“A bitter ending is better than an endless bitterness.”
About Elly is sort of a breath of fresh air within the world of Asghar Farhadi. Anyone familiar with his work knows he gained quite a bit of notoriety with his last two films (A Separation & The Past) which were, in my opinion, slight variations of the same story – a realistic look at a deteriorating marriage seen mostly through the eyes of the (soon to be) ex-husband and his young daughter (class often plays the backdrop in Farhadi’s cinema as well).
Even Farhadi’s 2006 film Fireworks Wednesday is a realistic (and sometimes grueling) drama about the nooks & crannies between two people that can either make or break a relationship. One could go so far as to say Asgar Farhadi is a modern-day master of the strained relationship drama.
There’s certainly nothing wrong with a filmmaker exploring the same themes over and over. I mean, this is something most filmmakers do (some are just better at it than others). But when the films are SO similar, like in the case of Asgar Farhadi, things start to feel a little redundant after a while. About Elly is proof that Farhadi has the ability to branch outside of his comfort zone and experiment with various genres (within the same film) that aren’t often associated with his brand of filmmaking.
In the film we follow a large group of friends (mostly married couples) on vacation together near the Caspian sea. What starts out as a potentially lighthearted drama/romance in the vein of a random Richard Gere movie from the 90’s (two of the characters in the large group of vacationers are single and have been invited along with hopes of being “set-up” with each other) eventually turns in to a noir-ish psychological drama involving the near tragic death of a small child and the sudden disappearance of one of the main characters.
Then, if mixing four different genres together isn’t already enough, the tone of the film shifts again in the final act and we’re suddenly thrown into a sociopolitical story about the shackles of marriage and the Iranian laws concerning men & women.
What’s so great about this film is how Farhadi seamlessly transitions from one thing to the next without changing the overall style of the film every thirty minutes. In fact, the (consistent) style & ambiance of About Elly is fairly nontraditional when compared to other films that travel in the same lane (at least on paper). Often times when we think about noirs & psychological dramas we have this ideal of overly stylish David Fincher-esque tales where the plot is convoluted for no real legitimate reason. But that’s not the case with About Elly (although I will say it does share a few similarities with the good qualities of Gone Girl). From start to finish Asgar Farhadi maintains the same naturalistic/domga-esque style of filmmaking (in a non-pretentious way), which makes the story believable. We don’t get any sleek stylish shots or sudden plot twists that come out of nowhere. In fact, a large majority of About Elly takes place outside by the beach during the daytime which adds an interesting contrast to the tension our characters are forced to deal with (the beach, ocean or large bodies of water are often used as a backdrop in art-house cinema to convey calmness or peacefulness, but not here…)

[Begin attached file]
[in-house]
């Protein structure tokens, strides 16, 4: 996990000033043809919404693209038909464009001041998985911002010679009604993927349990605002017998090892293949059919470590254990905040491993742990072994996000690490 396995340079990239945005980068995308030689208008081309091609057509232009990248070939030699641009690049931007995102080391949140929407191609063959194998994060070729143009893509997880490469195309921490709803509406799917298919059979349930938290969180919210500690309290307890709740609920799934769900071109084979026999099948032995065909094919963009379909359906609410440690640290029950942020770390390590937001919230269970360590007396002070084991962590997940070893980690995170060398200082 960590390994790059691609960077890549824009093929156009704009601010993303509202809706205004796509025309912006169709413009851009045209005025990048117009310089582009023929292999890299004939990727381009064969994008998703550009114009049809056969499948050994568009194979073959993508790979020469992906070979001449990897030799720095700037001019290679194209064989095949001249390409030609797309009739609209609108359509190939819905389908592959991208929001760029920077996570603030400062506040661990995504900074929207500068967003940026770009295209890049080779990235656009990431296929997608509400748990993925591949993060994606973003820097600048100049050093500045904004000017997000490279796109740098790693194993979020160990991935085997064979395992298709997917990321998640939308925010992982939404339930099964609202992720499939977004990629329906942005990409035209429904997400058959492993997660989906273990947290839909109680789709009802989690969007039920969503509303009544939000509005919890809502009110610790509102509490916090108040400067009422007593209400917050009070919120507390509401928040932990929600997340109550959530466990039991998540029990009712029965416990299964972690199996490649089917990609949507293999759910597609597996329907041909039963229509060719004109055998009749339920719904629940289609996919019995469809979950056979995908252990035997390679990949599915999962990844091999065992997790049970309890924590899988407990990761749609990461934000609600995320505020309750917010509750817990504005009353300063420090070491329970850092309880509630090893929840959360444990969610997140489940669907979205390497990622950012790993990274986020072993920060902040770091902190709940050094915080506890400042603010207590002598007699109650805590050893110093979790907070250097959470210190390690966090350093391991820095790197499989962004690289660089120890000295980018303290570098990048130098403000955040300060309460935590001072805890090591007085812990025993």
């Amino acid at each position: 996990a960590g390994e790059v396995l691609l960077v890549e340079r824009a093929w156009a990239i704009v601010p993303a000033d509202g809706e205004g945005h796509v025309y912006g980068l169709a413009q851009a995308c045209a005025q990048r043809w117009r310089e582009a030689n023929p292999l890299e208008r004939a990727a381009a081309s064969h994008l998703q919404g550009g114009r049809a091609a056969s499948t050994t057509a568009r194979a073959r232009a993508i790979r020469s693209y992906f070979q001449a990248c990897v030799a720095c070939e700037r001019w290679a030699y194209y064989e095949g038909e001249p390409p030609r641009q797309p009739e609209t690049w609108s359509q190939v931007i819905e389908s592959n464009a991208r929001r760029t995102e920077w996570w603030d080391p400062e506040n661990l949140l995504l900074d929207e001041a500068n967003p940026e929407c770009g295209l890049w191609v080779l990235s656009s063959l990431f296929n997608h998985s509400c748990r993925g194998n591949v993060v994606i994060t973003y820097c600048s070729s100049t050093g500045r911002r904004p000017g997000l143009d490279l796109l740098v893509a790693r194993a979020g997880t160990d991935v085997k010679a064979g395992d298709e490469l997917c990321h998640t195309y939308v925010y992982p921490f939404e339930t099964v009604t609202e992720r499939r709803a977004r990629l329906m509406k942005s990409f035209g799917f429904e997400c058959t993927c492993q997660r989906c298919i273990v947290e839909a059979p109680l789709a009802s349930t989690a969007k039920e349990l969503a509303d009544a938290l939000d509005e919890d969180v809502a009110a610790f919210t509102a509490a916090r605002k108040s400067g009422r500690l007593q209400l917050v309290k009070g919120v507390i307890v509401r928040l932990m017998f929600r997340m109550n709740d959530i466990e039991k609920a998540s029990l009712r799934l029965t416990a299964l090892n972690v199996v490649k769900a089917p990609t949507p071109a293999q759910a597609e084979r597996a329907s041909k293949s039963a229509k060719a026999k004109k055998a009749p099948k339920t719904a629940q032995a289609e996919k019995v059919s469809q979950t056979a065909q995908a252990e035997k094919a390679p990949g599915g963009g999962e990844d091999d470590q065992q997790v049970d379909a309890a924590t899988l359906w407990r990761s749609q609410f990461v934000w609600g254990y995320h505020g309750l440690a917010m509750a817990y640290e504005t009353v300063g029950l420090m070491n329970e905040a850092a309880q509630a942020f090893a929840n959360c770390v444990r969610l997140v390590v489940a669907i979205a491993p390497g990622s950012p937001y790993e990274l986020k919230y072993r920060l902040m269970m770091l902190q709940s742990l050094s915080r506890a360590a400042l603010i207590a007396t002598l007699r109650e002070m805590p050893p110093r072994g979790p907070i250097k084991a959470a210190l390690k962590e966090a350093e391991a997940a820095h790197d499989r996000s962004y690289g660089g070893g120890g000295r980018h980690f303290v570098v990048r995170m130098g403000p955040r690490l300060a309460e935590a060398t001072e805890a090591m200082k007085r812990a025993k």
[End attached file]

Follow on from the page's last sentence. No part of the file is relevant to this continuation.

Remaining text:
From the synopsis you can see that the relationship dynamic is still prevalent for Farhadi, however it’s not as important to the story as in his other films. There are definitely moments that touch on the dynamic between husband & wife, but About Elly is more in line with something like 12 Angry Men (the exploration of important decision making and the shift of power within a large group of people) or Knife In The Water (the sudden disappearance of a mysterious character with a checkered past who may or may not have been telling the truth about themselves).
About Elly could potentially be enjoyed by even the most casual movie fan who just loves a good noir/mystery and isn’t turned off by subtitles or the dreaded “art-house” label. Besides the similarities to Gone Girl, About Elly isn’t that much different (on paper) from certain aspects of Identity or even I Know What You Did Last Summer. In fact, this is the perfect film for young Gen X-ers and older millennials who matured and grew out of those aforementioned films but are still intrigued by a good mystery.